Clearly Written, Argued Philosophically
And Substantiated By Science
The New Six-Point Plan for Raising Happy, Healthy ChildrenChild Care Books) is an updated and expanded version of John Rosemond’s classic text on raising children.
Although John is a qualified psychologist who specializes in working with parents, children and families, much of his insight comes from raising his own children, Eric and Amy. Though his ideas are not fashionable, they aren’t new and he argues his points powerfully and illustrates them generously with anecdotal material from his experiences as a parent and a psychologist. You won’t find a more thoughtful and clear presentation of practical ideas for raising children.
He introduces the book with strong arguments for changing the way we approach parenting and then suggests six basic ideas to relieve parenting pressure and help each of us be more effective:
- His forward, Read This First, argues that “the ultimate purpose of parenting is to help children out of our lives.” That idea alone is worth its weight in gold but is usually hidden behind all sorts of other sentimental child raising ideas and rarely gets a mention.
- The Parent-Centered Family in which he argues that constantly lavishing attention on our children is like giving them far too much food.
- The Voice of Authority suggests that children can and should obey their parents and he makes it clear that “asserting authority” does not qualify as “abuse.”
- The Roots of Responsibility suggests that children only learn from their failures – which are inevitable – if parents don’t protect them from the consequences.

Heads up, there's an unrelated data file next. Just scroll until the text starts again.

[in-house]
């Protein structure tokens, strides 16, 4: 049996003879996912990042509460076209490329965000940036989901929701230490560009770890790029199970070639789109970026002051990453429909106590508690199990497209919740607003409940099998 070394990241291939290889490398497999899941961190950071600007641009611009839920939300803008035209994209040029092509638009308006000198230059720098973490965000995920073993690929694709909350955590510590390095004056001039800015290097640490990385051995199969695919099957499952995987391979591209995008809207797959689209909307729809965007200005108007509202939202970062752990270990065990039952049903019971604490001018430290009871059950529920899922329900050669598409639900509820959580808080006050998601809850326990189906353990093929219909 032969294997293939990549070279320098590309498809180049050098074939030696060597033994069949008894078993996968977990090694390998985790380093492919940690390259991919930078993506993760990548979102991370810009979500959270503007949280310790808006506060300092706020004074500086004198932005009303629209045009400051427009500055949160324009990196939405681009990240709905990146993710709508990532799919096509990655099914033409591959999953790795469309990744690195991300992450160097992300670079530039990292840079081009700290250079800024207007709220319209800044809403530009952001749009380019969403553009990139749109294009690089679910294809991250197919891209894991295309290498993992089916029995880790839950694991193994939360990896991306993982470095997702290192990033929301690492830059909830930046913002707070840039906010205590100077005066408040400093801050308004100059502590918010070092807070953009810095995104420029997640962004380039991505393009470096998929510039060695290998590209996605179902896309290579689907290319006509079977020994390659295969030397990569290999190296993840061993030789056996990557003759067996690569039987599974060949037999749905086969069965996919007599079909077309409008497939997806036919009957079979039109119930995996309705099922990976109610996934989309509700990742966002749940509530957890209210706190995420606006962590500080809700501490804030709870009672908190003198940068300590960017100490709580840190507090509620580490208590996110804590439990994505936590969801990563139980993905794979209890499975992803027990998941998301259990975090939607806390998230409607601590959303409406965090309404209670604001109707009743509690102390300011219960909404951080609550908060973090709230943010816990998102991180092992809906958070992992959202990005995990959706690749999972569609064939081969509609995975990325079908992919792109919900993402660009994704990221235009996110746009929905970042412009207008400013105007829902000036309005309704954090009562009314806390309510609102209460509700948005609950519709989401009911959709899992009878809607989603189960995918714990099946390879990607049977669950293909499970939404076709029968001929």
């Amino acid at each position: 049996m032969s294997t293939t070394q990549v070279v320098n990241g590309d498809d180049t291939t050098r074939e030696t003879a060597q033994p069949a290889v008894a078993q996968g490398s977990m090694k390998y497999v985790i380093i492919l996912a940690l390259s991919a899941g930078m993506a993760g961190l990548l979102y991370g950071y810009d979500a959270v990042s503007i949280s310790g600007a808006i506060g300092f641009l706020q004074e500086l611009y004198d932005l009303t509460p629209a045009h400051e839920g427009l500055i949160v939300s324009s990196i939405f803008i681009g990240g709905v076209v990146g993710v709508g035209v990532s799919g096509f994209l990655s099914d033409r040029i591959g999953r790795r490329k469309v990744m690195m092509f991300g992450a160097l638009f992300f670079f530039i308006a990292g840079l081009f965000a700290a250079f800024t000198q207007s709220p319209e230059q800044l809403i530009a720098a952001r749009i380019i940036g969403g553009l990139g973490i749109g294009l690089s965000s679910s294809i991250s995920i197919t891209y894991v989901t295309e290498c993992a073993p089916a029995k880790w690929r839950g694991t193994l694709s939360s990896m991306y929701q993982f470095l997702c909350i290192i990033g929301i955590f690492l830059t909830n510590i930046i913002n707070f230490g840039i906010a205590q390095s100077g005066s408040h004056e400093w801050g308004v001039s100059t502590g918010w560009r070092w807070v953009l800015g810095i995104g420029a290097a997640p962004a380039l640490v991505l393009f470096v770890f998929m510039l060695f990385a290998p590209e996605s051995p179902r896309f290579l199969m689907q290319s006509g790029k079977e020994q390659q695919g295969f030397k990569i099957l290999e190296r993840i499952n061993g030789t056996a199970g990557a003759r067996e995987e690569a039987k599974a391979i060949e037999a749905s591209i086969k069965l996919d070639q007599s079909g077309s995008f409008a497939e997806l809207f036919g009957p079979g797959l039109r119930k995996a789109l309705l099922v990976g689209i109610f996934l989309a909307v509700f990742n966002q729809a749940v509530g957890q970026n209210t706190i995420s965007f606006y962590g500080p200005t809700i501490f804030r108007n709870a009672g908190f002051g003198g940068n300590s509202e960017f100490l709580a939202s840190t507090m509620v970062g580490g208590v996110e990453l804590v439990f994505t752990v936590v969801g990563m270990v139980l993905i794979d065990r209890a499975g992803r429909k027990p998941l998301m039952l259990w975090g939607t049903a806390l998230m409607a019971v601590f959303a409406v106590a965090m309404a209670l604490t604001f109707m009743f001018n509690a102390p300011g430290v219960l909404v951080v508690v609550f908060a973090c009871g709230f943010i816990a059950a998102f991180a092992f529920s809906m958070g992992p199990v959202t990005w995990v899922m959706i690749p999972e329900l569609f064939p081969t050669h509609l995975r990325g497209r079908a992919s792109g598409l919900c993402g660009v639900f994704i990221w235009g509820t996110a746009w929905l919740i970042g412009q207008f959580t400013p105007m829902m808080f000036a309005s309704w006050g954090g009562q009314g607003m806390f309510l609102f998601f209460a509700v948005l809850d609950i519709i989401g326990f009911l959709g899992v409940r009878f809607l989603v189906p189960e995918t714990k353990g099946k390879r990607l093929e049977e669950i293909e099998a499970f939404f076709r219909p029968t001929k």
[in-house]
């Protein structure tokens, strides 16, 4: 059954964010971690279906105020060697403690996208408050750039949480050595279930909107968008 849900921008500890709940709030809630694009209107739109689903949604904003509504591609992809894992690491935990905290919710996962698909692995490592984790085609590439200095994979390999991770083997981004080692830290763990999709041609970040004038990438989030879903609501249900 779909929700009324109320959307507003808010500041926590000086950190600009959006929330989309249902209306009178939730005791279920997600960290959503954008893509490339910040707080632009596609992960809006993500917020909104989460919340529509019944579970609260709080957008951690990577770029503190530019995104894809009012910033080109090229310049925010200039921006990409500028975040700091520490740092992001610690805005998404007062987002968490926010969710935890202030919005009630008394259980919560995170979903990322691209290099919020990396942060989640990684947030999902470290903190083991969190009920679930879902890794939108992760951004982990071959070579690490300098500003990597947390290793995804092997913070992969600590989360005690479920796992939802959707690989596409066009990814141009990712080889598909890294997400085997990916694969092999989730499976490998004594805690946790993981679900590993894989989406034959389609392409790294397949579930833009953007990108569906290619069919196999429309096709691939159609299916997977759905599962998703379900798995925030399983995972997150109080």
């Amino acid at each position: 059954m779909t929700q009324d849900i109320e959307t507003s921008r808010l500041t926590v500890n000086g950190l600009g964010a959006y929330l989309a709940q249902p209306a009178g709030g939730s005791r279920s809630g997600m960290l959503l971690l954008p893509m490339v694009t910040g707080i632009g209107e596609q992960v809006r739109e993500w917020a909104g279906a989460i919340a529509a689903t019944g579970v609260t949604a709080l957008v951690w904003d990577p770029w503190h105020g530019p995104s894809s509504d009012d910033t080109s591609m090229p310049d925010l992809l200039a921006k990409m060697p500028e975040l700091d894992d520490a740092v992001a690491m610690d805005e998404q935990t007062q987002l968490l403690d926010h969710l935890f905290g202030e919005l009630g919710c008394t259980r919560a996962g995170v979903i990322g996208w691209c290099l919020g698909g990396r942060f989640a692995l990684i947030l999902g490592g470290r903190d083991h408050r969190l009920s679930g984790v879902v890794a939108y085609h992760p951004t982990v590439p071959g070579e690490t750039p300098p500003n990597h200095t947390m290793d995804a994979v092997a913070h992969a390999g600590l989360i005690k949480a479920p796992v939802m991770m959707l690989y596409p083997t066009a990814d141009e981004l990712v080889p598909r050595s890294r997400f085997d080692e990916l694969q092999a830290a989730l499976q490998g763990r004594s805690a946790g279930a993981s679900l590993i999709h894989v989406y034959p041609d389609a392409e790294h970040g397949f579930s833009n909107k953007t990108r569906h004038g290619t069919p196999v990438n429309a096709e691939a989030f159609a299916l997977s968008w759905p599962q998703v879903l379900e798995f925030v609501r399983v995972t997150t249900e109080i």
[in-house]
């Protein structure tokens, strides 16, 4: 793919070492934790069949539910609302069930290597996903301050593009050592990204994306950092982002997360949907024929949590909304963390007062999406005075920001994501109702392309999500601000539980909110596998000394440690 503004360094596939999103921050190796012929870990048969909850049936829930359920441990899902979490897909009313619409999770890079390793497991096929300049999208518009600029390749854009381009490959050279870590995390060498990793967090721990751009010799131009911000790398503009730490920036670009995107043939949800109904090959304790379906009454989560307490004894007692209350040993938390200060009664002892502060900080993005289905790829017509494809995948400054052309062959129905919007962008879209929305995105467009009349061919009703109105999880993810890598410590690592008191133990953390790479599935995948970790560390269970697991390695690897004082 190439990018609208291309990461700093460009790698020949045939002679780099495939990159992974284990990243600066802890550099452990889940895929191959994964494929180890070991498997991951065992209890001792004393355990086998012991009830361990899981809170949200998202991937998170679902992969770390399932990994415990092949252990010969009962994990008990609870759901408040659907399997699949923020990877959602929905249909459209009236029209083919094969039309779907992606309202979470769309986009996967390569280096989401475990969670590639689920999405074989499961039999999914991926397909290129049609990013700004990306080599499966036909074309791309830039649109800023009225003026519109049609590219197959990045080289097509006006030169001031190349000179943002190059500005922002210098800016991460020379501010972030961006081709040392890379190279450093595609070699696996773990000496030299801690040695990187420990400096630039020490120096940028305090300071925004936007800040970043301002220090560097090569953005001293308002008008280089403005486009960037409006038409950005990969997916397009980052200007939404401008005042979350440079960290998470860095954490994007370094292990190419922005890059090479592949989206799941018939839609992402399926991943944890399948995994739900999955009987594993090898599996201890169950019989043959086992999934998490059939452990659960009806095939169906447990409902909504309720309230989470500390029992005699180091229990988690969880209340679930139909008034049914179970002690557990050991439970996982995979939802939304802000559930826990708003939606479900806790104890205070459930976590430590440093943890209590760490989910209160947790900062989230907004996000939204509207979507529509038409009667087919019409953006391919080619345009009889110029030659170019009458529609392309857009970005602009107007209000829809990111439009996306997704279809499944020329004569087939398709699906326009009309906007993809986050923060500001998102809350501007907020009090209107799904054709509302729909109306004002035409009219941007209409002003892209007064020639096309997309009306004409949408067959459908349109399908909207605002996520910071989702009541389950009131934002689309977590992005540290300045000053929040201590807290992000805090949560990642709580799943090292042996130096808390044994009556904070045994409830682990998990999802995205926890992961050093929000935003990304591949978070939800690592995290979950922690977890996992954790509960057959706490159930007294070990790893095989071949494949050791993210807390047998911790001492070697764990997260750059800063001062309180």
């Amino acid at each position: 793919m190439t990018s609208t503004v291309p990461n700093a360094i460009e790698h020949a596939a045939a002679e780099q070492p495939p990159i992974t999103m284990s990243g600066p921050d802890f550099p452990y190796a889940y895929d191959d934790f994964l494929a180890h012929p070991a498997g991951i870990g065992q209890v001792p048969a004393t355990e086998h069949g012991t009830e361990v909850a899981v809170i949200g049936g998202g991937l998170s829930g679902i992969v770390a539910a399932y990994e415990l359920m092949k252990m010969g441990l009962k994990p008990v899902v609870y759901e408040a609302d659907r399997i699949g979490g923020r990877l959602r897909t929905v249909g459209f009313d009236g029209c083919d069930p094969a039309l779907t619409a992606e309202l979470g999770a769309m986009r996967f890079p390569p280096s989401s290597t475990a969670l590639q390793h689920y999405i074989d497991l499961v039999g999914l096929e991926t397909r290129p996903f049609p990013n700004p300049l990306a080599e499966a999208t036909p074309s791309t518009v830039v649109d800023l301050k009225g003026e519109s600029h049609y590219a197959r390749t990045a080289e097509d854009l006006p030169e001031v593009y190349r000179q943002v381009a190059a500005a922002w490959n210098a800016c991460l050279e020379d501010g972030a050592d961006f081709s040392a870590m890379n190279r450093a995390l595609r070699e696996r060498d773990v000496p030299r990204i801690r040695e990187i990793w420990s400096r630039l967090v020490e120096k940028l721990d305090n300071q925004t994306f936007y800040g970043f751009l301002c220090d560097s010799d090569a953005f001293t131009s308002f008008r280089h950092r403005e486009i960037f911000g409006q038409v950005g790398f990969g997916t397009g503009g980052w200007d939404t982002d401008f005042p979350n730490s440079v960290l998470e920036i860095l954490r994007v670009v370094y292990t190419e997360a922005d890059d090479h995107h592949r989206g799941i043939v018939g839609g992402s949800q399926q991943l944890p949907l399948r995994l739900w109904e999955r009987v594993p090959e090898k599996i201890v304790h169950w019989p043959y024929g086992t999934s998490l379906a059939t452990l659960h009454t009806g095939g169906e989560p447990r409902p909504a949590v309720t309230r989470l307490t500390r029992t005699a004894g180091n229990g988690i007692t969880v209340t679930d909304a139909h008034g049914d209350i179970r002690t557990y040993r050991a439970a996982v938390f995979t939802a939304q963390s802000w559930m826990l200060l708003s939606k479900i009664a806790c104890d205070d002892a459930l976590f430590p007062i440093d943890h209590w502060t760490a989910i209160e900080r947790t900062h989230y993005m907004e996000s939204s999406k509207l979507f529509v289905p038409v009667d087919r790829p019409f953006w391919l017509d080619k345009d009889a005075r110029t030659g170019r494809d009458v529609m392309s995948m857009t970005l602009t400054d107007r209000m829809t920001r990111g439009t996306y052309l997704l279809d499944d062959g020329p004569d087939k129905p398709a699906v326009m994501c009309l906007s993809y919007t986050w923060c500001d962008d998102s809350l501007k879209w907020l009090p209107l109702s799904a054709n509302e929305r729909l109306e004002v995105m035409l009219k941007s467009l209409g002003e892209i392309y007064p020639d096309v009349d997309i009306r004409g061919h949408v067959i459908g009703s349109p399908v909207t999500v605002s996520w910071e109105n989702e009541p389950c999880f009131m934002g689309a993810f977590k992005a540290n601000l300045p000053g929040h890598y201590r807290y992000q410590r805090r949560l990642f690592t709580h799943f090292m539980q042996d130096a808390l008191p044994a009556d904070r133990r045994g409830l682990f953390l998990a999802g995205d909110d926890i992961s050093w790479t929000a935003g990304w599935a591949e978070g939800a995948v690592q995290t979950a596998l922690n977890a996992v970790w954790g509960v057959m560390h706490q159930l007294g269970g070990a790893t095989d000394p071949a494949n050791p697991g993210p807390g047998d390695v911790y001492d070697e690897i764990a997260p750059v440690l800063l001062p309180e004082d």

- The Fruits of Frustration makes it clear that it is OK to say “no” to our children instead of meeting their every whim. Frustration is a normal part of every life and leads to desirable outcomes when managed well.
- Toys and Play points out that an overabundance of toys often leads to “boredom” in our young. “Play” should be the outcome of imagination. It comes from the inside and is not induced by external input.
- Television and Children argues that the amount of time a child watches TV – excessive according to surveys – is just as damaging as the themes we try to avoid.
Every chapter ends with a series of questions related to the chapter theme and answered by John. The book also has a closing and ends with Rosemond’s Bill of Rights for Children.
The book is clearly written, well argued philosophically, substantiated by science and includes plain old practical everyday wisdom which many psychologists have buried beneath new age ideas and clouded with semantics.
If you care about your kids, and what parent doesn’t, read this book. You might not agree with everything John says but you will have to work hard to prove him wrong. The book will challenge your perspective even if it doesn’t change it.
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